SARATOGA SPRINGS — Sometimes it’s as plain as the nose pushing the blue Jollyball around.
Trainer Brad Cox’s workers make sure Sassy Little Lila has one of the rubber toys hanging outside her stall. She also can get a little “territorial,” he said, when it comes to people being in her stall — hence the “Sassy.” And she is not big.
But she is fast. And she is here.
It’s not unusual to see female horses run against males in Europe and even in Canada, where a filly has won the first leg of the Canadian Triple Crown, the Queen’s Plate, three times in the last seven years.
It doesn’t happen very often in the U.S., though.
Saratoga Race Course fans, who were treated to Rachel Alexandra’s Woodward victory in 2009, will get another chance to see a nice filly against males in a big race on Saturday, when Sassy Little Lila runs in the Grade I Fourstardave.
With several race options on the table, Cox and her owners finally settled on the Fourstardave, a one-mile circuit of the inner turf course, for the simple reason that it just made the most sense, on more than one front.
She appears to be the only horse in the field who prefers a front-running trip, it’s a Grade I, the distance should suit her ... and the race is in her backyard.
In two other Grade I attempts, she just missed by small margins, so winning one is a priority; the Fourstardave is an opportunity.
“We are thinking outside the box a little bit, but Saturday, she’ll have answers to all these questions we’re getting right now,” Cox said on Thursday morning. Besides Rachel, who also beat males in the Preakness and Haskell, some of the prominent fillies and mares in races that were not gender-restricted in recent years include 2009 Breeders’ Cup Classic winner Zenyatta; newly enshrined Hall of Famer Goldikova, who won the Breeders’ Cup Mile three years in a row; Rags to Riches, who outdueled Curlin in the 2007 Belmont; and Xtra Heat, who tried the BC Sprint twice, without success, before there was a separate Filly & Mare Sprint.
Tepin became the Queen of the Turf when she won the BC Mile in 2015, then in 2016 was the first North American-based horse to ever win the Queen Annne Stakes (est. 1840) at Ascot as well as the Woodbine Mile.
Saturday’s Fourstardave field is a small but interesting bunch that includes a world record holder, a relative newcomer to the U.S., two Grade I winners ... and a 4-year-old bay filly who is expected to take charge early and see if she can hold them off.
“I know these boys are going to run at her, it’s just a matter of how much she has left,” Cox said. “We like the way the race is setting up as far as pace. That played a role. We tried to do our homework and find out who’s nominated, field size, stuff like that.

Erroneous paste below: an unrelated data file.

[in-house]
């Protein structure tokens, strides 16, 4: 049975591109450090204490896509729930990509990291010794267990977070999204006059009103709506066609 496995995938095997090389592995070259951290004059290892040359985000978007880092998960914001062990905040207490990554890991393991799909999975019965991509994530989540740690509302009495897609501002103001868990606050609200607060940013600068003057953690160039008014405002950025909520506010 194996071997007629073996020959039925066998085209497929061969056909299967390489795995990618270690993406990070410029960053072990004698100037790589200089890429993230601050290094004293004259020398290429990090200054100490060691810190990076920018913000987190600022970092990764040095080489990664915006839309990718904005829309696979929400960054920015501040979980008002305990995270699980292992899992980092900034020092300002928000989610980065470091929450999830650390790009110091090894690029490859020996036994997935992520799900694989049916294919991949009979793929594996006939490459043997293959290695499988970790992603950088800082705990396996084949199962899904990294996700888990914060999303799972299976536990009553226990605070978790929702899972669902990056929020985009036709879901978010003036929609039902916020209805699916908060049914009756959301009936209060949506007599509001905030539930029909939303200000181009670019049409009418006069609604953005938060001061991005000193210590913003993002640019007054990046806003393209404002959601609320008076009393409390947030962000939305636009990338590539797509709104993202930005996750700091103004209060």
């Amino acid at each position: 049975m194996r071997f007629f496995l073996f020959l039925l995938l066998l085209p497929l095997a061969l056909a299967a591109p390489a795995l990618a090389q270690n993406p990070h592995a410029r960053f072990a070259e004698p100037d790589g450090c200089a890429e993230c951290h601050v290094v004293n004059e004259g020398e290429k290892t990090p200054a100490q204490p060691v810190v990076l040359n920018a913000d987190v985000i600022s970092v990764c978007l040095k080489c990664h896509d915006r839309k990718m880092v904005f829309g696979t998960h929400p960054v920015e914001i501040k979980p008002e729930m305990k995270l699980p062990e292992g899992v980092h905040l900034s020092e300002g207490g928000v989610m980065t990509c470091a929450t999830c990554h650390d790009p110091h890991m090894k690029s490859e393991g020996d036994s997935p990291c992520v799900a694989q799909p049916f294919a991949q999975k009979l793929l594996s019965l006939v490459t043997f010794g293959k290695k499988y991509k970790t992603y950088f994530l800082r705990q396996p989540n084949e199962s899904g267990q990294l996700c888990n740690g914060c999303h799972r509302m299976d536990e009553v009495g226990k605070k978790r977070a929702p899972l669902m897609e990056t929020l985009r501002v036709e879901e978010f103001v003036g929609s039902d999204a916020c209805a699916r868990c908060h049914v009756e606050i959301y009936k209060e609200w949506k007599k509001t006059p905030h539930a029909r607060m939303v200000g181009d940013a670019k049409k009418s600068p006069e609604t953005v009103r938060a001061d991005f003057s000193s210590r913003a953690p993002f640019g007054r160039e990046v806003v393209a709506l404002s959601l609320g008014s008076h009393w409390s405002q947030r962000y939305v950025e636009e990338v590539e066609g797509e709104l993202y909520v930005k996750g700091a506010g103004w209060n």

“Chances are, if this was a large field, there would be more of a pace presence. But it looks like we got a good draw, it’s not a huge field and if we get on the lead, hopefully we should be close or on the lead and not see any trouble out there. And we get a weight break, as well.”
One reason males and females usually stay separated in the U.S. is because there are enough gender-specific races for fillies and mares to stick to their own sex.
In Sassy Little Lila’s case at this point in the season, the De La Rose earlier in the meet didn’t make sense because it’s ungraded, Cox said, the Diana would’ve asked her to go nine furlongs against a difficult field and the Yellow Ribbon at Del Mar would’ve required a cross-country flight to California.
By running against males in the Fourstardave, Sassy Little Lila will be carrying from seven to nine pounds less than her rivals by virtue of the handicap conditions.
On top of all that, Sassy Little Lila loves the inner turf at Saratoga, based on the fact that she almost broke a course record while breaking her maiden by five lengths at a mile and an eighth last year.
“She likes Saratoga, we get to run her out of her own stall and it’s a Grade I,” Cox said. “She’s Grade I-placed, and that’s what we’re trying to do, make her a Grade I winner.
“When you run against the boys, it’s tough. But all these Grade I’s are tough, whether it’s against the boys or the girls. It’s not ideal to run against the boys, but there are a lot of things that fell into place. We didn’t start the year two months ago or before the Just A Game saying we want to run her against the boys. It’s just the way it fell on the calendar and the distance and the weight break and how much speed is in it. We’ll see what happens.”
Sassy Little Lila is coming off a three-quarter length loss to Antonoe in the Grade I Just A Game on Belmont Stakes Day and, in her other Grade I try, she led every step of the way except the final one in losing by a nose to Decked Out in the American Oaks at Santa Anita on New Year’s Eve.
“But that’s what she does,” Cox said. “She’s not a big filly, but she does have a lot of natural speed. That’s her weapon.”